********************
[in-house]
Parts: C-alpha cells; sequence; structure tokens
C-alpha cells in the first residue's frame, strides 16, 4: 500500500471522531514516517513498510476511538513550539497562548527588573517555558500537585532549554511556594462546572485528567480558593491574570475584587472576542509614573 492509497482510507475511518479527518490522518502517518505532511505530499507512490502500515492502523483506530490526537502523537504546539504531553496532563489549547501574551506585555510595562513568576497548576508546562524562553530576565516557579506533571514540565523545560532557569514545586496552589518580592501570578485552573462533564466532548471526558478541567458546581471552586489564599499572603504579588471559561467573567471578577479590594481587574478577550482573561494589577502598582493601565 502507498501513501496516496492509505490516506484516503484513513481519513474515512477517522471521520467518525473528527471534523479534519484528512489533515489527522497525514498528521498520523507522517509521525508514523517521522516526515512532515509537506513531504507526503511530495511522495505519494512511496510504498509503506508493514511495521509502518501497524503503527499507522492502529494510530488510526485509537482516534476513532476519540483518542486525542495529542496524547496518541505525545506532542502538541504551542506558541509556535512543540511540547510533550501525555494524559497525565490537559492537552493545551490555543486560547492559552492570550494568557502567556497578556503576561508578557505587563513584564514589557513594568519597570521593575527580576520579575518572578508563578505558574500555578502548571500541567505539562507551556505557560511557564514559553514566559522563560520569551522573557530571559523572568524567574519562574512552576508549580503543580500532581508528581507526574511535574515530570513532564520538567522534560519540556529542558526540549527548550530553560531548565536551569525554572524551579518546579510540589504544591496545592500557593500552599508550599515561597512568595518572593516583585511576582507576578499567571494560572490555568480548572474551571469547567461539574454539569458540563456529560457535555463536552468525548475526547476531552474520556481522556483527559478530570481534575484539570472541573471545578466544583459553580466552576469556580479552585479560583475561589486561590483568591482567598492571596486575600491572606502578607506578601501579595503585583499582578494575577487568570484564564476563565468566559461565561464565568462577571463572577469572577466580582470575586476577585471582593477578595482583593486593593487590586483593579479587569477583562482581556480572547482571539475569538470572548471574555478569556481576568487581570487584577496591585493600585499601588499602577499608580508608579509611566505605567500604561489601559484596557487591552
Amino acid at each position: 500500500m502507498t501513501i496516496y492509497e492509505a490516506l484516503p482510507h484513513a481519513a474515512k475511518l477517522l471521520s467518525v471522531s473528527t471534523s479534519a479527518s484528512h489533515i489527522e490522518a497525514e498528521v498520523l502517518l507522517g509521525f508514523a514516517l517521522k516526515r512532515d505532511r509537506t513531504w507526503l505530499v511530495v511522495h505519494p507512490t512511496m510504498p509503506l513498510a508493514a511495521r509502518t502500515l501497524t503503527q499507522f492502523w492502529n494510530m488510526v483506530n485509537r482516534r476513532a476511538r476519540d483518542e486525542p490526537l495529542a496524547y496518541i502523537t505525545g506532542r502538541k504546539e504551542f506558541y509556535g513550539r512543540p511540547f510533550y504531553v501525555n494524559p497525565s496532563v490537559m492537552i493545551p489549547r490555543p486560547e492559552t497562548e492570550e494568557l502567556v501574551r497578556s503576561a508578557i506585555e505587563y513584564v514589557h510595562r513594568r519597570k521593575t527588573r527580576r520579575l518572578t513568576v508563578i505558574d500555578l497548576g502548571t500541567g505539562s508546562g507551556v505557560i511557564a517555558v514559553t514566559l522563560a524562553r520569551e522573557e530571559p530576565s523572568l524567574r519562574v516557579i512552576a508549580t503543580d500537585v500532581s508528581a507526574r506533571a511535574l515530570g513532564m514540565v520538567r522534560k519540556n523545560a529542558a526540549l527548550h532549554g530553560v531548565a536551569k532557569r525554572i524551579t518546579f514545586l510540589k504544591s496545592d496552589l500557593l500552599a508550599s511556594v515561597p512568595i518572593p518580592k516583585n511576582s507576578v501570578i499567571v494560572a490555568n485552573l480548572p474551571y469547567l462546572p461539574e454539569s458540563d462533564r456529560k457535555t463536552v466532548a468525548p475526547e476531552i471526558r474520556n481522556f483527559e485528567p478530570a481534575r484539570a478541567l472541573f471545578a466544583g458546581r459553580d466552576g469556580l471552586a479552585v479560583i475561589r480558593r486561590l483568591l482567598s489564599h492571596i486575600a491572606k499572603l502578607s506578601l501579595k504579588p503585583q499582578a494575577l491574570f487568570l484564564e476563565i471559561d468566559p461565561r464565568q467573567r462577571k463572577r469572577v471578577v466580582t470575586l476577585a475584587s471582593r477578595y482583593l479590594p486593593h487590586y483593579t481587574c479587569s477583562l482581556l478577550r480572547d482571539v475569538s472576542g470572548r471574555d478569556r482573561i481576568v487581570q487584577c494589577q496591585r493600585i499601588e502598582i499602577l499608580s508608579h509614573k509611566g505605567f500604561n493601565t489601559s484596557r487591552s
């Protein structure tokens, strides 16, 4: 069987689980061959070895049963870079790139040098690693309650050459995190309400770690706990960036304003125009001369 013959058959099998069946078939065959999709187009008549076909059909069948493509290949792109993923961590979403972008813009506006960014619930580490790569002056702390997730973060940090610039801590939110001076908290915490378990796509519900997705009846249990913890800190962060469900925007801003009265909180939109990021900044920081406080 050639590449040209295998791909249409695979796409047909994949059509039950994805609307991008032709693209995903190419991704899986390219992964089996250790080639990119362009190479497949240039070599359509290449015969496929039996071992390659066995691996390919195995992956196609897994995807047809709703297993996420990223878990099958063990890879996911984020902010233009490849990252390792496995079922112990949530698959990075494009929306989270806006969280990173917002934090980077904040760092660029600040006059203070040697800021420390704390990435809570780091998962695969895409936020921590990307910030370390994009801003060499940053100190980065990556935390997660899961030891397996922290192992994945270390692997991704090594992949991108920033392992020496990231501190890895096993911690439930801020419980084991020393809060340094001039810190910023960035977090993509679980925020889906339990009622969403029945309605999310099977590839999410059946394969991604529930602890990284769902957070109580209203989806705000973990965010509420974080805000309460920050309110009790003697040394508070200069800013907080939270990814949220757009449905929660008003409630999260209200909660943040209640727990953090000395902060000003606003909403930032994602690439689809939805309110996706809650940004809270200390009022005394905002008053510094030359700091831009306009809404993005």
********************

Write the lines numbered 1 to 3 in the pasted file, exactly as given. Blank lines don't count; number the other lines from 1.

[in-house]
Parts: C-alpha cells; sequence; structure tokens
C-alpha cells in the first residue's frame, strides 16, 4: 500500500471522531514516517513498510476511538513550539497562548527588573517555558500537585532549554511556594462546572485528567480558593491574570475584587472576542509614573 492509497482510507475511518479527518490522518502517518505532511505530499507512490502500515492502523483506530490526537502523537504546539504531553496532563489549547501574551506585555510595562513568576497548576508546562524562553530576565516557579506533571514540565523545560532557569514545586496552589518580592501570578485552573462533564466532548471526558478541567458546581471552586489564599499572603504579588471559561467573567471578577479590594481587574478577550482573561494589577502598582493601565 502507498501513501496516496492509505490516506484516503484513513481519513474515512477517522471521520467518525473528527471534523479534519484528512489533515489527522497525514498528521498520523507522517509521525508514523517521522516526515512532515509537506513531504507526503511530495511522495505519494512511496510504498509503506508493514511495521509502518501497524503503527499507522492502529494510530488510526485509537482516534476513532476519540483518542486525542495529542496524547496518541505525545506532542502538541504551542506558541509556535512543540511540547510533550501525555494524559497525565490537559492537552493545551490555543486560547492559552492570550494568557502567556497578556503576561508578557505587563513584564514589557513594568519597570521593575527580576520579575518572578508563578505558574500555578502548571500541567505539562507551556505557560511557564514559553514566559522563560520569551522573557530571559523572568524567574519562574512552576508549580503543580500532581508528581507526574511535574515530570513532564520538567522534560519540556529542558526540549527548550530553560531548565536551569525554572524551579518546579510540589504544591496545592500557593500552599508550599515561597512568595518572593516583585511576582507576578499567571494560572490555568480548572474551571469547567461539574454539569458540563456529560457535555463536552468525548475526547476531552474520556481522556483527559478530570481534575484539570472541573471545578466544583459553580466552576469556580479552585479560583475561589486561590483568591482567598492571596486575600491572606502578607506578601501579595503585583499582578494575577487568570484564564476563565468566559461565561464565568462577571463572577469572577466580582470575586476577585471582593477578595482583593486593593487590586483593579479587569477583562482581556480572547482571539475569538470572548471574555478569556481576568487581570487584577496591585493600585499601588499602577499608580508608579509611566505605567500604561489601559484596557487591552